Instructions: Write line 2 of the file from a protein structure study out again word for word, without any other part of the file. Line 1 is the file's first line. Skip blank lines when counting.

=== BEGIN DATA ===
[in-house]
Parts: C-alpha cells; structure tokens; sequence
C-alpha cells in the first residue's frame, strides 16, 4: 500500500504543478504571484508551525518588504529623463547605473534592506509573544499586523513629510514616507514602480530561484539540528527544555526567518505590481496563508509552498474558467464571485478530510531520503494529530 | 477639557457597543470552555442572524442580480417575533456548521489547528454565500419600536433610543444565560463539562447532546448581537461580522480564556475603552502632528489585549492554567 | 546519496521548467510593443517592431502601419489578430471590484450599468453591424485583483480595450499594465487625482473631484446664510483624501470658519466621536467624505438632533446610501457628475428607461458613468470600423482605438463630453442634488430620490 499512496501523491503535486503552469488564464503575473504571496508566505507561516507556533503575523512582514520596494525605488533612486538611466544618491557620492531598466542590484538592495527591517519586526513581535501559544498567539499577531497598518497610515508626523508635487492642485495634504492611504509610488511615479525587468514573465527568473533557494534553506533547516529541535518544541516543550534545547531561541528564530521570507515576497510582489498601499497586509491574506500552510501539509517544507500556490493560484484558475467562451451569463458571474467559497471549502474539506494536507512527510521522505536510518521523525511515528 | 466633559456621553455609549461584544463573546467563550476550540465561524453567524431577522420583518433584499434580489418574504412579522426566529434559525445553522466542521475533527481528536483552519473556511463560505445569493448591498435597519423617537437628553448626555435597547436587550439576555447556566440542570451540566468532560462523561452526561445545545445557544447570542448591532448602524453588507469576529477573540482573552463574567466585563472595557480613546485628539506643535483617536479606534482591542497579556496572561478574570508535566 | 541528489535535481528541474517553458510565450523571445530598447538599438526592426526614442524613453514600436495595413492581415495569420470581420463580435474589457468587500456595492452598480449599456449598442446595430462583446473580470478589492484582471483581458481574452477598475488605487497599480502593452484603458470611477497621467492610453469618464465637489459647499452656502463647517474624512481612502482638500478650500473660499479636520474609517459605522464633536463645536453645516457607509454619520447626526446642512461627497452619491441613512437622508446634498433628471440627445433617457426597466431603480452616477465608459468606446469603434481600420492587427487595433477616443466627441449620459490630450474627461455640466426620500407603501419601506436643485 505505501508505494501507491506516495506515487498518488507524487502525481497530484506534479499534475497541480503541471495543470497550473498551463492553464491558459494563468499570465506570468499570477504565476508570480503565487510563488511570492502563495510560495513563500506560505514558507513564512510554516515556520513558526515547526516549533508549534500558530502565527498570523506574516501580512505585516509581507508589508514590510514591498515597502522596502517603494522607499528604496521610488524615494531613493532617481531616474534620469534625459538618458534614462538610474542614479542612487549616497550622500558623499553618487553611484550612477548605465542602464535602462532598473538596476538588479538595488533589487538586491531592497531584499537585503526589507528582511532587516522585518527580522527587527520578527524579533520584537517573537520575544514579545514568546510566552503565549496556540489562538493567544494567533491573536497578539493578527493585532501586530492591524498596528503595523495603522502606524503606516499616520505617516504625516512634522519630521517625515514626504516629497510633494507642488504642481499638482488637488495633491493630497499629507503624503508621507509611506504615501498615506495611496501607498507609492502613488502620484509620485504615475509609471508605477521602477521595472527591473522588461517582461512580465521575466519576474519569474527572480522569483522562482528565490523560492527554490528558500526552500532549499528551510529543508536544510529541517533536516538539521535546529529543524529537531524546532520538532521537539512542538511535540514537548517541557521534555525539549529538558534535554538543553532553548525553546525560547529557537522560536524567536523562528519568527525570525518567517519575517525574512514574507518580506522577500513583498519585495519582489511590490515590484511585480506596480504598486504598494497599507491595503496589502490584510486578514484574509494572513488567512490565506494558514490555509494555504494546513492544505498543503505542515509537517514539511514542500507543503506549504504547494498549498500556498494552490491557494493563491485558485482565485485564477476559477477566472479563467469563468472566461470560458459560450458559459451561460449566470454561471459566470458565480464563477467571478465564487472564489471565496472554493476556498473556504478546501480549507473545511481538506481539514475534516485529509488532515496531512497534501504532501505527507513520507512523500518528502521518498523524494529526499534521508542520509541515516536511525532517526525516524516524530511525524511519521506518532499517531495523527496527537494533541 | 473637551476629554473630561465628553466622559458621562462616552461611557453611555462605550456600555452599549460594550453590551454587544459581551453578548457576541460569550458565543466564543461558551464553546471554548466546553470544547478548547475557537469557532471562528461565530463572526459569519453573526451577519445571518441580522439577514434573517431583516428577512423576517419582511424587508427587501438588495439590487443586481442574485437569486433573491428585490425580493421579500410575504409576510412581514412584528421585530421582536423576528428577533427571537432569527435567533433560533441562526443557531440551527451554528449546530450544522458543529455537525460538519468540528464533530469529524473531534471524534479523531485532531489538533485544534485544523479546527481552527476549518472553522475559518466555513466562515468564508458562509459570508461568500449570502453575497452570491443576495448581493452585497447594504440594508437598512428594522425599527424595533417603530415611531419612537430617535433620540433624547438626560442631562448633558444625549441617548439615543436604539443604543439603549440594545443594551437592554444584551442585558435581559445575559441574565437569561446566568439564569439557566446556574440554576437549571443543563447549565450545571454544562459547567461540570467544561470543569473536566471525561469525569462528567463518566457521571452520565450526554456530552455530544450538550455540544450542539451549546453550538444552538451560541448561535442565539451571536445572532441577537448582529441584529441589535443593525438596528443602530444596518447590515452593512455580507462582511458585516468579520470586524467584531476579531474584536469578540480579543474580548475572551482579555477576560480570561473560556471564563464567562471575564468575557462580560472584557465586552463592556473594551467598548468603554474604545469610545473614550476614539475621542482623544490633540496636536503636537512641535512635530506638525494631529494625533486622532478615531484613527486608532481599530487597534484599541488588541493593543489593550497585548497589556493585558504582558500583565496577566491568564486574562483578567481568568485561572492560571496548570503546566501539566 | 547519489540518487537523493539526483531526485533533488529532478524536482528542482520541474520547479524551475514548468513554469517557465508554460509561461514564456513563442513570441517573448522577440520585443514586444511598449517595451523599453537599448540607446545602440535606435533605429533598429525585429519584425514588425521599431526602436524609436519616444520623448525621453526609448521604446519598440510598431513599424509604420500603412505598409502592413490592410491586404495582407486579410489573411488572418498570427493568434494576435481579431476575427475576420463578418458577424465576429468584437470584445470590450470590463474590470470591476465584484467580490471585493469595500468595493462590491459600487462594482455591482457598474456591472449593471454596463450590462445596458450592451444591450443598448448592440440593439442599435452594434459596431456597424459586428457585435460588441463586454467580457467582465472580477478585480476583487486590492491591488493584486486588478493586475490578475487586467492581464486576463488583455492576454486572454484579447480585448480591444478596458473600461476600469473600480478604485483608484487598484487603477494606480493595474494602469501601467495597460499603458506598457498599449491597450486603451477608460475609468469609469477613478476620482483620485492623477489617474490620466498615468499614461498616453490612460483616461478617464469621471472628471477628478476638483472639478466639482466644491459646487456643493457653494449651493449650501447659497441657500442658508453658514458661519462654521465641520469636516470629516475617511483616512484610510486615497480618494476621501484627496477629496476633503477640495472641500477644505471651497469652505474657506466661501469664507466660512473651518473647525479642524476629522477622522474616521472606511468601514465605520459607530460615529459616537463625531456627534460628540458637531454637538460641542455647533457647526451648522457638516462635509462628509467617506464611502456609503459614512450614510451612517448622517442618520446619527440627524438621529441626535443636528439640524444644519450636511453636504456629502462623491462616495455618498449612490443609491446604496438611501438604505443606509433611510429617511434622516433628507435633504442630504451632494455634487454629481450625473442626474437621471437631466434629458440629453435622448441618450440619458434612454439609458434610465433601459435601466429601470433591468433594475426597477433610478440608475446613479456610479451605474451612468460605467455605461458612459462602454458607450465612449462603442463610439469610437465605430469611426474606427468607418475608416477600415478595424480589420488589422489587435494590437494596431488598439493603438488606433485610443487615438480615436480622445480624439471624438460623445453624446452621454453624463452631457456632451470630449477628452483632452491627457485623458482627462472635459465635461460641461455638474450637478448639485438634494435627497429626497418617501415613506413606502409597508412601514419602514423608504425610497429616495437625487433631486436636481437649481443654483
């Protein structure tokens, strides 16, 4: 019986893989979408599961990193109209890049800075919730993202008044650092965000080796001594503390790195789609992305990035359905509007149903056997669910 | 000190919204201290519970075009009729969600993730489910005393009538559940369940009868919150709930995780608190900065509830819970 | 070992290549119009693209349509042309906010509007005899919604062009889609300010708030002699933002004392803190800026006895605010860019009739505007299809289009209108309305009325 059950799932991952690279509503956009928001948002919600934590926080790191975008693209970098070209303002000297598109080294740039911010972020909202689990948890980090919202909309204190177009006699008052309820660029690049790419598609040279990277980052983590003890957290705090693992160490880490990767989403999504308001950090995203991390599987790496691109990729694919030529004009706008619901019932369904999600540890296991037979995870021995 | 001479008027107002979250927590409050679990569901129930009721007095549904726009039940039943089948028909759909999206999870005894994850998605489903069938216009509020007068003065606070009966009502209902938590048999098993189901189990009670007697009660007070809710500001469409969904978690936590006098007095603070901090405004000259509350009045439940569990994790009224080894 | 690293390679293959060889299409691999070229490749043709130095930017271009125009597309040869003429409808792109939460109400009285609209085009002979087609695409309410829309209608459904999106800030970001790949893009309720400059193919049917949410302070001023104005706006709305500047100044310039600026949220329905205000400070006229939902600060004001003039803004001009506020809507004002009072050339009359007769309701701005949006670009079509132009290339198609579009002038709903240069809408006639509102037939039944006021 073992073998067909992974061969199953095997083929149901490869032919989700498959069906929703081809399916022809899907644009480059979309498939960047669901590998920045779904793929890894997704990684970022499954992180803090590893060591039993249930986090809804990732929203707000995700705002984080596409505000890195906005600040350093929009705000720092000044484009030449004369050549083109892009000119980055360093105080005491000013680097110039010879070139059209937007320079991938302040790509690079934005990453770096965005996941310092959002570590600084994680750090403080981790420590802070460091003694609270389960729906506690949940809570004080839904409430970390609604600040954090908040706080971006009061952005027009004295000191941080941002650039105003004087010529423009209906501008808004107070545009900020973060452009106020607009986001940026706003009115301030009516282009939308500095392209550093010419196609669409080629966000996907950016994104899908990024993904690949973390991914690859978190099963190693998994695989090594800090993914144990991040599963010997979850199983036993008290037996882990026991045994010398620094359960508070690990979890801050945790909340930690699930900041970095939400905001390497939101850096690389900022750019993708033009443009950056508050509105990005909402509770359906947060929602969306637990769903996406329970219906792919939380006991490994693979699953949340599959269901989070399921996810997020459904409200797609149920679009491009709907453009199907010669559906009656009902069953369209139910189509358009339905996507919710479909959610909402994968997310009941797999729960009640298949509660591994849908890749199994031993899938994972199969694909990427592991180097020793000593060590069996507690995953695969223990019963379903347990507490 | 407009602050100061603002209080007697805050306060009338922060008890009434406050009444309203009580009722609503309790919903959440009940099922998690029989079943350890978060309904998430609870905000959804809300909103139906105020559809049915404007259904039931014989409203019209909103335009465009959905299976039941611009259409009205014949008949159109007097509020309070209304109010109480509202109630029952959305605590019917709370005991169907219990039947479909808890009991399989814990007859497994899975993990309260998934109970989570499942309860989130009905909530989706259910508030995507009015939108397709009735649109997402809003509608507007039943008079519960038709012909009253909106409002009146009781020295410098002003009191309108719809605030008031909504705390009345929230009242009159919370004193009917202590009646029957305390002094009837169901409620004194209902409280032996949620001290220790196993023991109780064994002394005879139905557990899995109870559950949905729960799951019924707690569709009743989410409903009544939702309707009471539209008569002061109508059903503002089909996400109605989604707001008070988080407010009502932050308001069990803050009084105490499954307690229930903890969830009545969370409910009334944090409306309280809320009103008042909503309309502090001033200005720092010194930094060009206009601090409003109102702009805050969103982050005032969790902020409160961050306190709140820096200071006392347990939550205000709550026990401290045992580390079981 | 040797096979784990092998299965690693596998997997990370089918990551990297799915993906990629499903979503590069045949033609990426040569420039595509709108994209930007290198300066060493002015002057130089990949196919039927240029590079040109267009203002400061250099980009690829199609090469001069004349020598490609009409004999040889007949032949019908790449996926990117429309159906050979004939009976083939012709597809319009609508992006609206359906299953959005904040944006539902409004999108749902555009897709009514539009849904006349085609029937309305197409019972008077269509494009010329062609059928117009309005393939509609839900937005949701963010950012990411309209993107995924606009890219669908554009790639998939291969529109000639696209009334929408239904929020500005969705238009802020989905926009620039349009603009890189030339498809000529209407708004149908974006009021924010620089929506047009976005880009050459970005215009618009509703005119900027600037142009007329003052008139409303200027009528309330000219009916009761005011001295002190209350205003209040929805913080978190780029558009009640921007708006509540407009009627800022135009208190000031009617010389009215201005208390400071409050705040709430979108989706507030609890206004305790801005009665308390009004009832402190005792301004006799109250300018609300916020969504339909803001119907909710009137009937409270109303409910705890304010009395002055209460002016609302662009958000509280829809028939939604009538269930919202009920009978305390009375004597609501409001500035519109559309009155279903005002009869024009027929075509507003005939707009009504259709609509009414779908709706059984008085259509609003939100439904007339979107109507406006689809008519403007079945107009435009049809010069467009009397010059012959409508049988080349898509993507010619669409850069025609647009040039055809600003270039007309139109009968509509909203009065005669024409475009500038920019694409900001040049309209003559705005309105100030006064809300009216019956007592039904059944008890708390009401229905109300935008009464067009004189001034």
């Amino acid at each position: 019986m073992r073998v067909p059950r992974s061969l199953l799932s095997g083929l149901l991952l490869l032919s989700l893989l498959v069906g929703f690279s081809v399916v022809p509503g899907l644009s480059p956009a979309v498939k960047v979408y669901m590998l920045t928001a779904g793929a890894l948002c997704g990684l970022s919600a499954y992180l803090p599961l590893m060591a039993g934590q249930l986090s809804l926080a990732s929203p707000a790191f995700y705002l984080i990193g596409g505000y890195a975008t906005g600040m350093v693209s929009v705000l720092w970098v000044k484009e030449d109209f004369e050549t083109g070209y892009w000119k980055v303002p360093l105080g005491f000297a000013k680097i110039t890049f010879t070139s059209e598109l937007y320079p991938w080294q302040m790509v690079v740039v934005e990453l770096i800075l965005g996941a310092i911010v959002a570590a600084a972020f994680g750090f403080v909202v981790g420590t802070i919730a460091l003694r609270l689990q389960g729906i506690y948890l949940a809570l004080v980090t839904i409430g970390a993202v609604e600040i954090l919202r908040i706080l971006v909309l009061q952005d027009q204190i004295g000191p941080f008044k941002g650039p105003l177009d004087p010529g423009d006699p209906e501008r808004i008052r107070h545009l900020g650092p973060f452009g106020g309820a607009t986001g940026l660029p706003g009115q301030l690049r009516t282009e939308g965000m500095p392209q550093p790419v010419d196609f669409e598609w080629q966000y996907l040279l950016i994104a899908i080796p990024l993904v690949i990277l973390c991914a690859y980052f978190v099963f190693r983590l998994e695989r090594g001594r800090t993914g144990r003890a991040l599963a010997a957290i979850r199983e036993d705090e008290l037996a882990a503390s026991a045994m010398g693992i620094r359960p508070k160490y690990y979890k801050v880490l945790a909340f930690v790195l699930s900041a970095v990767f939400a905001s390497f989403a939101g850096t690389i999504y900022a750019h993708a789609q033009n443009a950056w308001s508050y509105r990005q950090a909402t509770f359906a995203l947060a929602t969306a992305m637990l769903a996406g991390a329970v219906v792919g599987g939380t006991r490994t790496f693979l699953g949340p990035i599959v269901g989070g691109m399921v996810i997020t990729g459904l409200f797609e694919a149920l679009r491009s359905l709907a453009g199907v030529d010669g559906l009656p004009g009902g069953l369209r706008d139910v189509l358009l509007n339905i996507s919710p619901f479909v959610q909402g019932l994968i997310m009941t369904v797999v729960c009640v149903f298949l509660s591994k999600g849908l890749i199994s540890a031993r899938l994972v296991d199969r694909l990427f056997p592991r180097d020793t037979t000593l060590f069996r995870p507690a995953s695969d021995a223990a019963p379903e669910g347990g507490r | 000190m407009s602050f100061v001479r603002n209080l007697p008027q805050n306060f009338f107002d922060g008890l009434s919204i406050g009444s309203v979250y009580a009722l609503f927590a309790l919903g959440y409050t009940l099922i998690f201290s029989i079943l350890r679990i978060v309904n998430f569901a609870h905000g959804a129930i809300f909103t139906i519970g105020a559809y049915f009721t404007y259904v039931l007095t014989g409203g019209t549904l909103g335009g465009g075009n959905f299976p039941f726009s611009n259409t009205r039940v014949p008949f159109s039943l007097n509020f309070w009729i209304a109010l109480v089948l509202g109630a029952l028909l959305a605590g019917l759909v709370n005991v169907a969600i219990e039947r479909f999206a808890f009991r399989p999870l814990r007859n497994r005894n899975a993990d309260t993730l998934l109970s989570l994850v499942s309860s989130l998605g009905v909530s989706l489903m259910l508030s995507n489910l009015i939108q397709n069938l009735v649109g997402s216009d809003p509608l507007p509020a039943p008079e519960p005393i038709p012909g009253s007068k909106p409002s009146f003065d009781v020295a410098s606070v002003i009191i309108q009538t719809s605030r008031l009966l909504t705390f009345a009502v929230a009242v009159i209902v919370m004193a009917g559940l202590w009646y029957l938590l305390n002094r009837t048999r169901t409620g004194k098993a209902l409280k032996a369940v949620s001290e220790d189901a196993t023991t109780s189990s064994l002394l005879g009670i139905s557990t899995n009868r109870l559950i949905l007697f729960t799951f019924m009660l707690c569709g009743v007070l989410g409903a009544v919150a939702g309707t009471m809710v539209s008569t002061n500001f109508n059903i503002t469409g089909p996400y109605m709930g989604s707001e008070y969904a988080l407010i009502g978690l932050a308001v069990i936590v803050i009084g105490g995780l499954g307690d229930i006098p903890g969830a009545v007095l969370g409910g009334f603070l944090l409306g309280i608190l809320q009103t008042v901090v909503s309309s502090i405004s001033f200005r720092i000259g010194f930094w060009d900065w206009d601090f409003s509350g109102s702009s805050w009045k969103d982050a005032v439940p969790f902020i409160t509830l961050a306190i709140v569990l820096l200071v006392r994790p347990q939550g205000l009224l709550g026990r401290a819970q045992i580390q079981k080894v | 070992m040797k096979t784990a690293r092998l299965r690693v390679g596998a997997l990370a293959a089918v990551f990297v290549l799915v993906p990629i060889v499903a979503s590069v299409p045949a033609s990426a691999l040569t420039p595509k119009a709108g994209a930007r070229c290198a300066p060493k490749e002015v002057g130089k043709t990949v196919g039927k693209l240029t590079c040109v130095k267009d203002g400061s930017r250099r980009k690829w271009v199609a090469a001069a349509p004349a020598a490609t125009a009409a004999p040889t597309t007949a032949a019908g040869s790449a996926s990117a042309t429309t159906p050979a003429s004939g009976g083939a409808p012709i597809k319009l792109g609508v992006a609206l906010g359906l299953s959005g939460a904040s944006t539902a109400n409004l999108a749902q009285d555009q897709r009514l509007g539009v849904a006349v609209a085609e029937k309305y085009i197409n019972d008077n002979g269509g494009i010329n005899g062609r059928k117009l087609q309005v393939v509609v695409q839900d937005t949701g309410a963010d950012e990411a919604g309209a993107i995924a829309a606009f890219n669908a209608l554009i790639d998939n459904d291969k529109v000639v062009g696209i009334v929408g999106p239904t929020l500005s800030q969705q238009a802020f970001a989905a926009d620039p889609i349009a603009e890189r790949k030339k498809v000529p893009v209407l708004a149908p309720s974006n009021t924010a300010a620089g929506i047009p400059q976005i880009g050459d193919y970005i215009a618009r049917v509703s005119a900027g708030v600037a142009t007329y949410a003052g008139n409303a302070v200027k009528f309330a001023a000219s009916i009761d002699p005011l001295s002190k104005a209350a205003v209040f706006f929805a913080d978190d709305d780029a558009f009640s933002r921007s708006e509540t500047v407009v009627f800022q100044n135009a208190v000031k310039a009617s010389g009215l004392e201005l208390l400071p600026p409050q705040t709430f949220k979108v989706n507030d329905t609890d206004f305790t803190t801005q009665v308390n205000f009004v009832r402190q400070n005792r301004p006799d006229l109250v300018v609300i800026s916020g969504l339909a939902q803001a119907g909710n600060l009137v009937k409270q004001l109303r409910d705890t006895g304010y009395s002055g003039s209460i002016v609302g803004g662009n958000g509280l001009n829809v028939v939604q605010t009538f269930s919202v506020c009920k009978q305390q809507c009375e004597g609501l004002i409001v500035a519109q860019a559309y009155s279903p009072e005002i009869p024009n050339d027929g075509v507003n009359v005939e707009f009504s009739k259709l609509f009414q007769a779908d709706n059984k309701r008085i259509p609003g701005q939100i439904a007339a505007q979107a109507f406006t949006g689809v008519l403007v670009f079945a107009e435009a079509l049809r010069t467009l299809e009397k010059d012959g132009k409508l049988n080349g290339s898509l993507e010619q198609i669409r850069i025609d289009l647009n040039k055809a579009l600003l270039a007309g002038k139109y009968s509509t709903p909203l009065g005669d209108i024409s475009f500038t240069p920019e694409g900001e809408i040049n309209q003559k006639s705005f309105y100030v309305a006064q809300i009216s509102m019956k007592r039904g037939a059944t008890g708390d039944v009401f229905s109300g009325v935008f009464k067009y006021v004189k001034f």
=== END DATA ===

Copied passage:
Parts: C-alpha cells; structure tokens; sequence